Maybe you’ve noticed that squirmy, help-let-me-out wriggle your dog does during what you consider to be a loving embrace. Unlike us primates, dogs don’t feel all reassured and gooey inside after a nice long hug. In fact, most likely they feel trapped—it’s just a canine thing. A hearty round of tug however, played appropriately, can be a huge stress reliever and a nice bit of exercise as well. Note: If you intend to make tug a permanent activity in your repertoire, “drop it” is an important command to know.

I resolve to regularly introduce “new” toys into the mix.
Remember, they don’t have to be store-bought new, just new to your pup—that is, something he hasn’t seen before (or at least in a very long time). So swap toys with your dog-owning friends and neighbors so that every few weeks there’s something new for Fido to chase, charge, or chew on.

I resolve to throw a party.
We’re not (necessarily) talking about a fancy birthday fete or a bark mitzvah—though those are fun, too. A rendezvous with a couple of his favorite people—or at least people who adore him—will do. Play a few of his preferred games or simply ask invitees to practice a couple basic commands with him. It’s a chance for your dog to get praised, treated, and rewarded by someone else—great for socialization and a real boon to his confidence.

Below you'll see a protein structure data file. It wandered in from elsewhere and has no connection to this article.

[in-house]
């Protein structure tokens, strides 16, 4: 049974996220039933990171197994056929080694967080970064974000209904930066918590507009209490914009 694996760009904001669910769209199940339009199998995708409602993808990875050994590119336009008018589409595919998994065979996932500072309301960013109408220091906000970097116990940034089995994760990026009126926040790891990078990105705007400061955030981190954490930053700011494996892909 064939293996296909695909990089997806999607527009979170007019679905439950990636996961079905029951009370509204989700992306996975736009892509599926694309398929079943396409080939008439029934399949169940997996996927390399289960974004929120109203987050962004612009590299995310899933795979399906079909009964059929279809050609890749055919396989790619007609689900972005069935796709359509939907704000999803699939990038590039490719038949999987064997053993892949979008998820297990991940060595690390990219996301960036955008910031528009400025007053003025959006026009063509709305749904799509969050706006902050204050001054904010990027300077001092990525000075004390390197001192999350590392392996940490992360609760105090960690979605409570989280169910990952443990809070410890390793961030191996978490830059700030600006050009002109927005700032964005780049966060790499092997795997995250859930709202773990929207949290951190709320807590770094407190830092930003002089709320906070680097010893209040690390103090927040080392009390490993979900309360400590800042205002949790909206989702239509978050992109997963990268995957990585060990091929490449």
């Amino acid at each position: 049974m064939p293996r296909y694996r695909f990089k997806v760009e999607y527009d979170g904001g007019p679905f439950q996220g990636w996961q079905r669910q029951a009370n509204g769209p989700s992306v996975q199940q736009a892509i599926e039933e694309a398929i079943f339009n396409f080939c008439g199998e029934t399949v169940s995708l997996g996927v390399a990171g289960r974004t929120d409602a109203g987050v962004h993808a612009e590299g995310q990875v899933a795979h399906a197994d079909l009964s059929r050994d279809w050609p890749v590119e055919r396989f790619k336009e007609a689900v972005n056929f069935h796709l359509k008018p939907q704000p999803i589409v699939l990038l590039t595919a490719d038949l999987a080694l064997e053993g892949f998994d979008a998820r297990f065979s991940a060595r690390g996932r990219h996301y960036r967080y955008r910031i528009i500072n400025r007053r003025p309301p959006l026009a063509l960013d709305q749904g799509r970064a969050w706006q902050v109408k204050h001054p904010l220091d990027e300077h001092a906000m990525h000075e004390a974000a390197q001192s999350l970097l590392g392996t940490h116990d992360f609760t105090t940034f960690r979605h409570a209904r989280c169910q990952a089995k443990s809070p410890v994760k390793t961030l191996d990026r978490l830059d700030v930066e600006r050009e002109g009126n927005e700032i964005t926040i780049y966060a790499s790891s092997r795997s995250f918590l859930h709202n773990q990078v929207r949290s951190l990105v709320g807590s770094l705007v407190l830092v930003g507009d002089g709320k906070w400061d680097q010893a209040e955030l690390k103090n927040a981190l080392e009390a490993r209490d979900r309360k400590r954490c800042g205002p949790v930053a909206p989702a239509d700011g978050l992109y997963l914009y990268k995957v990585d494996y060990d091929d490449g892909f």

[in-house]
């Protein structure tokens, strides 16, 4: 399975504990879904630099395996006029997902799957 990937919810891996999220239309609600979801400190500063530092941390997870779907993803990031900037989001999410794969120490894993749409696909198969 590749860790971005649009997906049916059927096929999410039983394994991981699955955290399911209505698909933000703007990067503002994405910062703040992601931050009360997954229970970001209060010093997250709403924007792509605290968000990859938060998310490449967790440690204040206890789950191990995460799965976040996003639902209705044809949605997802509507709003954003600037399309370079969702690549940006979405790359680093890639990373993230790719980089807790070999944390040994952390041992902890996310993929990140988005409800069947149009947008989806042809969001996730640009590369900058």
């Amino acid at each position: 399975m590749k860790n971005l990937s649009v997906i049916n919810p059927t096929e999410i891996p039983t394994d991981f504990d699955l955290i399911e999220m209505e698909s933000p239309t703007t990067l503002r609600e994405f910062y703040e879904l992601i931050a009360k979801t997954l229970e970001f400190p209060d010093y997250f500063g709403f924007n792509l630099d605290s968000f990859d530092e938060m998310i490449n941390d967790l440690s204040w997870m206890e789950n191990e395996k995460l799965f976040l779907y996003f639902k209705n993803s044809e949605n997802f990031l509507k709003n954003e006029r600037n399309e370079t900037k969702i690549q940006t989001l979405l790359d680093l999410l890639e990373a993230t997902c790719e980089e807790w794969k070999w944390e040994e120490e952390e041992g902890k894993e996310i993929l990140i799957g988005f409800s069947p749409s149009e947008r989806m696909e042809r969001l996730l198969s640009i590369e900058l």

I resolve to bond outside the home.
Agility classes may just be the perfect combination of mental stimulation, physical activity, and most important, team building between you and your best friend. Dogs and humans both have a ball. But if weave poles and tire hoops seem too daunting, consider a Canine Good Citizen class, a program designed by the AKC (and offered in cities across the country) to promote responsible ownership and well-mannered dogs. You’ll brush up on your training techniques and your dog gets a refresher course in good behavior.

I resolve to keep my dog physically fit.
And truly, this is the only one that requires any willpower—we know that pleading puppy eyes are harder to resist than any French pastry or sloppy cheeseburger, especially when there’s a stash of treats at hand. But even though it seems like your dog is harnessing the world’s entire supply of Cute Power to get you to surrender that big hunk of cheese, know that he really means this: Please do everything you can to ensure that I’m healthy, mobile, and comfortable for a long, long time.

Grated carrots and a game of fetch, here we come.

By DogTime, DivineCaroline

At DivineCaroline.com, women come together to learn from experts in the fields, of health, sustainability, and culture; to reflect on shared experiences; and to express themselves by writing and publishing stories about anything that matters to them. Here, real women publish like real pros. Together, with our staff writers, they’re discussing all facets of women’s lives from relationships and careers, to travel and healthy living. So come discover, read, learn, laugh and connect at DivineCaroline.com.